Friday, September 3, 2021


Some of the plants we found at Filoli

Have you visited any of the grand houses and gardens created during the Gilded Age of the 19th and early 20th centuries by entrepreneurs such as Cornelius Vanderbilt or John Rockefeller?  California has its share of places to tour including Filoli, which is on the Peninsula near San Francisco.

Filoli, run by the National Trust for Historic Preservation,  sits in the middle of history and values. The Ohlone lived on the land originally. Over the tumultuous period when the Spanish arrived in California, the land became a Spanish land grant, then changed from Mexican ownership to American, while still remaining open land but leaving the Ohlone without compensation. 

After the 1906 earthquake, wealthy San Franciscans began to move south from the City. The Bourn family, whose wealth came from the Gold Rush and eventually from the company that became PG&E, acquired the property in 1914. They called the ranch Filoli and built a mansion and a huge garden on the grounds. The Roth family, who started the Matson shipping company, bought the property in the 1930s and continued to develop the garden into a showcase. The Roths donated the property to the National Trust.

The main benefit of Filoli for us now is the preservation of a large piece of open land in the middle of a bustling metropolitan area that is open to anyone. The National Trust recognizes that Filoli is not only a beautiful property to maintain, but provides an avenue for discussion about its history and the diverse groups of people who lived and worked there. Large posters hang in the information center explaining the history of the property before the Bourns and Roths. This past year Filoli also recognized the part played by three Asian Americans, chef Kee Low, landscape architect Mai Kitazawa Arbegast, and horticulturist, Toichi Domoto, in the development of Filoli. An exhibit, "Stories of Resilience," can still be accessed online with information on the importance of these three people as well as other essential workers to Filoli.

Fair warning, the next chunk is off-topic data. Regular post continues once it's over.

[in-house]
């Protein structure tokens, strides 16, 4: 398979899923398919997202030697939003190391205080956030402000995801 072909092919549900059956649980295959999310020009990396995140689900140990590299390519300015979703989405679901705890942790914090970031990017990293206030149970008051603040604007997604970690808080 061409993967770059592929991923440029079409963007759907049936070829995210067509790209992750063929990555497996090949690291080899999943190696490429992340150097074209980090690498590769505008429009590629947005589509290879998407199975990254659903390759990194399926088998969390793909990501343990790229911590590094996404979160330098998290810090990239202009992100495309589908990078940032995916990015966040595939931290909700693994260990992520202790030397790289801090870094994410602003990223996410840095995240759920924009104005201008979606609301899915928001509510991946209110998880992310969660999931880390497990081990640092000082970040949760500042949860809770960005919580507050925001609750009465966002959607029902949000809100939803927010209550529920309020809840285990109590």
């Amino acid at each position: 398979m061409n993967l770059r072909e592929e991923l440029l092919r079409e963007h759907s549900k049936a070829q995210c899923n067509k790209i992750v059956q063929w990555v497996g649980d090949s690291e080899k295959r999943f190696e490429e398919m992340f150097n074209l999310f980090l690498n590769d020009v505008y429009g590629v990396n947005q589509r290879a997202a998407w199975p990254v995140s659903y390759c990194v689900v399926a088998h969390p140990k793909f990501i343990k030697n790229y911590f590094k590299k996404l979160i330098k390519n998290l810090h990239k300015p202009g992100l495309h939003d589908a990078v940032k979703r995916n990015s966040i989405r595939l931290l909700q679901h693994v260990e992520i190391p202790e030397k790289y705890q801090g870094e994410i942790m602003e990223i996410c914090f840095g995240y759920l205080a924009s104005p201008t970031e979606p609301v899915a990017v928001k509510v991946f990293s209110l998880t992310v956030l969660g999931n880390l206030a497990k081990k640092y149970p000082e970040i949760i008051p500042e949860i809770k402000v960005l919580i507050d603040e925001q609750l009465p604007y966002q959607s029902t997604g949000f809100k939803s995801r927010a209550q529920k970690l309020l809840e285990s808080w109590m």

The ticket booth at the entrance to Filoli stands in front of an old olive tree grove, which separates the house from the parking lot.  Though not native to California, olive trees thrive in our Mediterranean climate; but because of olive fruit flies that damage the fruit, no oil is made from the fruit. The trees grow tall and provide a canape as visitors walk to the grounds. To encourage everyone to visit, the National Trust provides free admission to anyone with a SNAP EBT card and also offers botanical illustration and horticultural classes. Otherwise, tickets can be purchase online before a visit.